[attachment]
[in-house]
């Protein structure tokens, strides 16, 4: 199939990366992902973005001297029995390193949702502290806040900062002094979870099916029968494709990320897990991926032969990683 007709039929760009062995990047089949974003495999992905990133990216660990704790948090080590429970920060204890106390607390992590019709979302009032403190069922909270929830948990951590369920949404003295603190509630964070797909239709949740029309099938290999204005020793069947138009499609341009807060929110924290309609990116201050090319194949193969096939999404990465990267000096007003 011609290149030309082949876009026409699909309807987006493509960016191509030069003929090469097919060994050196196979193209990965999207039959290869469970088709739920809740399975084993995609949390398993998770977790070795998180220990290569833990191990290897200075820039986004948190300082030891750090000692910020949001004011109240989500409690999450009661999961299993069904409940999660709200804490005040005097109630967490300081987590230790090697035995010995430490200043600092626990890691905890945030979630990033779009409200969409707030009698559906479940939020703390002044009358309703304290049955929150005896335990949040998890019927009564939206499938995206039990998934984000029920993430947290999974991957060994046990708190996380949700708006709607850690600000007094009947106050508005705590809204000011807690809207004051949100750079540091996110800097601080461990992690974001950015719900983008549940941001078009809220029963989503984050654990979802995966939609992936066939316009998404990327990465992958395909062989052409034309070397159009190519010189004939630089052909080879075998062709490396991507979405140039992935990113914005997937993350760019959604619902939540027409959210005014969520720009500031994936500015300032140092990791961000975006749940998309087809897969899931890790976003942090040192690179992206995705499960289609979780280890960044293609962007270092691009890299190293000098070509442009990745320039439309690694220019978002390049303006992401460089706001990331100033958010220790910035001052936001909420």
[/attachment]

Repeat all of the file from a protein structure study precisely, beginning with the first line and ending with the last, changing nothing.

[in-house]
């Protein structure tokens, strides 16, 4: 199939990366992902973005001297029995390193949702502290806040900062002094979870099916029968494709990320897990991926032969990683 007709039929760009062995990047089949974003495999992905990133990216660990704790948090080590429970920060204890106390607390992590019709979302009032403190069922909270929830948990951590369920949404003295603190509630964070797909239709949740029309099938290999204005020793069947138009499609341009807060929110924290309609990116201050090319194949193969096939999404990465990267000096007003 011609290149030309082949876009026409699909309807987006493509960016191509030069003929090469097919060994050196196979193209990965999207039959290869469970088709739920809740399975084993995609949390398993998770977790070795998180220990290569833990191990290897200075820039986004948190300082030891750090000692910020949001004011109240989500409690999450009661999961299993069904409940999660709200804490005040005097109630967490300081987590230790090697035995010995430490200043600092626990890691905890945030979630990033779009409200969409707030009698559906479940939020703390002044009358309703304290049955929150005896335990949040998890019927009564939206499938995206039990998934984000029920993430947290999974991957060994046990708190996380949700708006709607850690600000007094009947106050508005705590809204000011807690809207004051949100750079540091996110800097601080461990992690974001950015719900983008549940941001078009809220029963989503984050654990979802995966939609992936066939316009998404990327990465992958395909062989052409034309070397159009190519010189004939630089052909080879075998062709490396991507979405140039992935990113914005997937993350760019959604619902939540027409959210005014969520720009500031994936500015300032140092990791961000975006749940998309087809897969899931890790976003942090040192690179992206995705499960289609979780280890960044293609962007270092691009890299190293000098070509442009990745320039439309690694220019978002390049303006992401460089706001990331100033958010220790910035001052936001909420």